When you use an app to monitor your heartrate, track your period, or store any other private medical data, Facebook may be listening in.
That’s the result of a new Wall Street Journal investigation that revealed how Facebook collects data from 11 popular health data apps like Flo and Breethe — whether or not users signed into Facebook through the apps or even have a Facebook account at all.
When someone adds information to the apps, they send what’s called an “App Event” to Facebook in the form of a transmission that describes the device, location, and personal data ranging from “body weight, blood pressure, menstrual cycles or pregnancy status,” according to the WSJ. Usually, according to the investigation, Facebook is able to match that data with that person’s Facebook account.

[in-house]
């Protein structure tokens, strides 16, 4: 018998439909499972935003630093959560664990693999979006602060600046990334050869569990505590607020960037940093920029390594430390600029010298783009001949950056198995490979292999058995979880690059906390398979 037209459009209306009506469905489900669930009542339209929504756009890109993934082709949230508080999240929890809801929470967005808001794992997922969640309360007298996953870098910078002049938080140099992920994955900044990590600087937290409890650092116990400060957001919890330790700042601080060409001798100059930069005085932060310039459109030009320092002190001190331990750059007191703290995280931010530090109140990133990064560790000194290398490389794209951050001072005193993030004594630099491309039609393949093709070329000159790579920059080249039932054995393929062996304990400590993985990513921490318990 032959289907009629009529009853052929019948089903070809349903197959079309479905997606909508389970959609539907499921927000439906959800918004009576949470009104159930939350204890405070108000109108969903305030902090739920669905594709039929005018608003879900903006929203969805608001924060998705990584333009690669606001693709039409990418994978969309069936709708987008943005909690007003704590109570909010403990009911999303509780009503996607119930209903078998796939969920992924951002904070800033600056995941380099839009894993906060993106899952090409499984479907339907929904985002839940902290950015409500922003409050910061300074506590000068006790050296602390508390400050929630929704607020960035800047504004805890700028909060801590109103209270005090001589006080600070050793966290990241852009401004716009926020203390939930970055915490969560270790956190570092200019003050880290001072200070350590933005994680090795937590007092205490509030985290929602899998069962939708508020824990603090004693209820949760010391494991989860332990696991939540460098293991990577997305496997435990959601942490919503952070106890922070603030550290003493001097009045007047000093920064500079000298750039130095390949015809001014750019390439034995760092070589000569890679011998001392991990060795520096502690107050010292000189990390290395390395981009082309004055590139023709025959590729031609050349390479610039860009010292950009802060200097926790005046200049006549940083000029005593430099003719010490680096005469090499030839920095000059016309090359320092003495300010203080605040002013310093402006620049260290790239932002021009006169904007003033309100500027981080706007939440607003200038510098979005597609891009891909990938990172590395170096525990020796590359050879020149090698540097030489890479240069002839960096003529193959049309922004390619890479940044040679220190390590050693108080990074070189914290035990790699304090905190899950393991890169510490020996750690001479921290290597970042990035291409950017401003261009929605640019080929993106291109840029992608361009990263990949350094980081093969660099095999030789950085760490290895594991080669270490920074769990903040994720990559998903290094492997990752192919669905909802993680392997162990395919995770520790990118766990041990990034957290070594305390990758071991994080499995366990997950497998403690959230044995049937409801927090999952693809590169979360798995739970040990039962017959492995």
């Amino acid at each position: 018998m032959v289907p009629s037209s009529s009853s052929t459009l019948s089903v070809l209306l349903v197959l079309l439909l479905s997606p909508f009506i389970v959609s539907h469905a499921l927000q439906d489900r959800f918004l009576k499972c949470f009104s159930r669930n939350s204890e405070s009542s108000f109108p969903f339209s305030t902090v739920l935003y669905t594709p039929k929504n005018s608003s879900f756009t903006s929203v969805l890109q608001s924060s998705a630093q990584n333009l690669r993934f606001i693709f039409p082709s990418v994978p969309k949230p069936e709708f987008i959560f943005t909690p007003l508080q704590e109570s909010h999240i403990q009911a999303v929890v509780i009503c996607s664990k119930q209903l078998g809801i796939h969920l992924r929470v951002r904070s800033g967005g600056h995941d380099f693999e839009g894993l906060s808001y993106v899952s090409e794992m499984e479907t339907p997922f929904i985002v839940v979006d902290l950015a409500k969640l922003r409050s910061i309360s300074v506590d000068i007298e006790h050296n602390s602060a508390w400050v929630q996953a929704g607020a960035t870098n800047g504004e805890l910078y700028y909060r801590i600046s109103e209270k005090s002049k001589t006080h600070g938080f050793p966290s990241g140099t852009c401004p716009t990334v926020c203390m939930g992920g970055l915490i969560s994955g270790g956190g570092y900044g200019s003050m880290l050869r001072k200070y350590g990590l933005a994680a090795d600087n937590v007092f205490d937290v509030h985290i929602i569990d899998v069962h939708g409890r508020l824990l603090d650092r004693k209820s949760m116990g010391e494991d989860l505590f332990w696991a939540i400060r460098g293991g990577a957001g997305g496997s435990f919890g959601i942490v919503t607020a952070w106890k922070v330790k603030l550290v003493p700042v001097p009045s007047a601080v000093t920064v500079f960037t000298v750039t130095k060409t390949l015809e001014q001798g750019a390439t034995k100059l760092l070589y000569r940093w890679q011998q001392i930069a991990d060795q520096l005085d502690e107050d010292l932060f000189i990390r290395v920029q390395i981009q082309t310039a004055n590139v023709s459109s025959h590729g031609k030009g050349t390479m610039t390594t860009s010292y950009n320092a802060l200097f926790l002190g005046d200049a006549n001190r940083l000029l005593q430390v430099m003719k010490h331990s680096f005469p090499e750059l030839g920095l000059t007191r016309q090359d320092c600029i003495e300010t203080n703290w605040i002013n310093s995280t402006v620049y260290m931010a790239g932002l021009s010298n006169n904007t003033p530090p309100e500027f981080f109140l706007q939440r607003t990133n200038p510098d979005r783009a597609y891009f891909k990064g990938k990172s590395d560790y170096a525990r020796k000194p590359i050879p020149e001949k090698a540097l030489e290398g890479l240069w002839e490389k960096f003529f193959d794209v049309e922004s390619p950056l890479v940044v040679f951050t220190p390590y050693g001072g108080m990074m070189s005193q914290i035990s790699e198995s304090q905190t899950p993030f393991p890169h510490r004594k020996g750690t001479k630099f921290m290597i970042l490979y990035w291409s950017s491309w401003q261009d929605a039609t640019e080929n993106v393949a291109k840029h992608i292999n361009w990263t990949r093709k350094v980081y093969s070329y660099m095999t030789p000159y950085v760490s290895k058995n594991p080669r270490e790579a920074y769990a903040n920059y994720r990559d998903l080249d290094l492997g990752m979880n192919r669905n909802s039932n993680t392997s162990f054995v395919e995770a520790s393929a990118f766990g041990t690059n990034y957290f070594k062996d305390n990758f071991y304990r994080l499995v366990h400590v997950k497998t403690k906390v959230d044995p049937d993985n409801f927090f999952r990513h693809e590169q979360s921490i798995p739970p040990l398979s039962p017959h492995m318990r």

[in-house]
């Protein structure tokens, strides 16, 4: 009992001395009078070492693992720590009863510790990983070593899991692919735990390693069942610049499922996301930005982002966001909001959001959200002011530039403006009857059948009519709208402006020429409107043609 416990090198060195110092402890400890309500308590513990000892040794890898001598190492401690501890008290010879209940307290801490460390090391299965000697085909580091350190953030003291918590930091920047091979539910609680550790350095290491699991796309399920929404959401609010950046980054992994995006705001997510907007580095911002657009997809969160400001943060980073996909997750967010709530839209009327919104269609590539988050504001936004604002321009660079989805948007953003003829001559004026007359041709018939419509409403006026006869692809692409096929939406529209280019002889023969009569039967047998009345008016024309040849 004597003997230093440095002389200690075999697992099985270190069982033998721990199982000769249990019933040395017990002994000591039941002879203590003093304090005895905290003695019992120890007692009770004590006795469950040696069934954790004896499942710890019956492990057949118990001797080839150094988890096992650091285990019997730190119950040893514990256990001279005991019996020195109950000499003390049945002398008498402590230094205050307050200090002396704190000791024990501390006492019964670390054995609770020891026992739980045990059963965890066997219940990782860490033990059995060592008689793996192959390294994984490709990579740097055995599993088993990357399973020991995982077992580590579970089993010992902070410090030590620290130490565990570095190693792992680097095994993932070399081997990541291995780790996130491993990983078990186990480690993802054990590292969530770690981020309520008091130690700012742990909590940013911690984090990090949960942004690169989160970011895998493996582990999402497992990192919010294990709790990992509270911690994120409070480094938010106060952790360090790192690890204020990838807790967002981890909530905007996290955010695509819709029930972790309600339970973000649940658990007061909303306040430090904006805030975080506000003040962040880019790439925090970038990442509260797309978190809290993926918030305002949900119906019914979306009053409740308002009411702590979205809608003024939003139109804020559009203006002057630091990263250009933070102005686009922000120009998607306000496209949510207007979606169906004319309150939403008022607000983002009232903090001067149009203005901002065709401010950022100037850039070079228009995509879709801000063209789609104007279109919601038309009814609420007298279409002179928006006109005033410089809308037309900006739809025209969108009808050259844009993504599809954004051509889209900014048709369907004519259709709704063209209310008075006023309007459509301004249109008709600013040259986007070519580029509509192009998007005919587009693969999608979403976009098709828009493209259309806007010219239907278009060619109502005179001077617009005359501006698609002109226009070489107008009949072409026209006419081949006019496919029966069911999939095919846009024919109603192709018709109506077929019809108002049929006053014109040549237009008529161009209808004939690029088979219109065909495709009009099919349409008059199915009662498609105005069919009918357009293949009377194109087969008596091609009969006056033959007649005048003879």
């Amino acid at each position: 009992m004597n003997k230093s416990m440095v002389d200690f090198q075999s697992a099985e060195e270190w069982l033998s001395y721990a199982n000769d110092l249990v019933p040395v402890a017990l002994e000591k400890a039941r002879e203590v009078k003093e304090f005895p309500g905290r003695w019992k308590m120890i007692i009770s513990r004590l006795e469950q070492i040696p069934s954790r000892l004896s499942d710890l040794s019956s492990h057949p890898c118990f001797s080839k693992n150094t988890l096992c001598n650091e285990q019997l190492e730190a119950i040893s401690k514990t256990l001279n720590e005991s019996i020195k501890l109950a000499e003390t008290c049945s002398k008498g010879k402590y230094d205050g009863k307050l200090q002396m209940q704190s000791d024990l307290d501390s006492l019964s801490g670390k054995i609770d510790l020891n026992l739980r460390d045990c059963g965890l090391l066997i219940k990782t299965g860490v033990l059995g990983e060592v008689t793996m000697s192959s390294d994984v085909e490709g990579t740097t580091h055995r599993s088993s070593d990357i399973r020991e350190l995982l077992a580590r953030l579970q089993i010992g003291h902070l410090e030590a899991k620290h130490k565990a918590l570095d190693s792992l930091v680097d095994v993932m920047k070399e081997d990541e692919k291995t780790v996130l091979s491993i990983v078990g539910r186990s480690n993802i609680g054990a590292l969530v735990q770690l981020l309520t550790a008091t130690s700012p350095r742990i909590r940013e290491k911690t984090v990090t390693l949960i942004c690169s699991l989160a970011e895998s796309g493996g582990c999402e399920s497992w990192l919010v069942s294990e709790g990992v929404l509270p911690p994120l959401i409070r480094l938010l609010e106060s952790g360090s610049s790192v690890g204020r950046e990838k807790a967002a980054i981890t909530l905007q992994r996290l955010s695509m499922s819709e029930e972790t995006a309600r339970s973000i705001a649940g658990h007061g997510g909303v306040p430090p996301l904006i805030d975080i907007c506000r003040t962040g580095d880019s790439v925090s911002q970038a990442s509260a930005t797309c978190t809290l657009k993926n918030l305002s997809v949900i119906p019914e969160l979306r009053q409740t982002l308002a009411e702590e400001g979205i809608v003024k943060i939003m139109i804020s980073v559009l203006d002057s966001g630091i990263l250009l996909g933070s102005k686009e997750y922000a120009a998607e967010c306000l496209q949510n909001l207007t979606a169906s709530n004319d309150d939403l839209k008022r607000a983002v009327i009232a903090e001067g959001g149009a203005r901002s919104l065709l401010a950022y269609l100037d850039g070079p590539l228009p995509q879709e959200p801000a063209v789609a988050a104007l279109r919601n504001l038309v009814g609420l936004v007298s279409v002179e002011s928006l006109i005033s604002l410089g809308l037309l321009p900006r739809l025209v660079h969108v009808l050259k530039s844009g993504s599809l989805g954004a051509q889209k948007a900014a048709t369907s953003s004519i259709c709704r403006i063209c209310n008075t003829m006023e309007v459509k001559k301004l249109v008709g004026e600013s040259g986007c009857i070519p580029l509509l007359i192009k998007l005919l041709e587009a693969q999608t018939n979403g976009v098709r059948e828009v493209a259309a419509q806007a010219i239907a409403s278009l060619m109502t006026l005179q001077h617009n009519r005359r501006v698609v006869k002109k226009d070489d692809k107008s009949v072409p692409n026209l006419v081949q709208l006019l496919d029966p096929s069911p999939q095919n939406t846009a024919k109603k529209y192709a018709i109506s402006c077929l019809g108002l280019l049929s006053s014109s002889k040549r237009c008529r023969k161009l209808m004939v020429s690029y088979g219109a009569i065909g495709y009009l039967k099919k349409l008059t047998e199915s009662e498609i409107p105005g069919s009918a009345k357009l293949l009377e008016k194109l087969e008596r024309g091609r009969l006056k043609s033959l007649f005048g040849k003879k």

The information can be added to Facebook’s profile of information on a given user that allows it to target people with specific advertisements.
Neither Apple nor Google require apps sold through their stores to tell people exactly what data it will collect or with whom they share it, the WSJ reports.
And while Facebook has repeatedly insisted that it values user privacy and that it urges apps not to share intimate medical information, the proof is in the pudding. For now, it may be reasonable to assume that nothing on an app is ever truly private.
READ MORE: You Give Apps Sensitive Personal Information. Then They Tell Facebook. [The Wall Street Journal]
More on Facebook: Facebook Reportedly Let Marketers Advertise to Nazis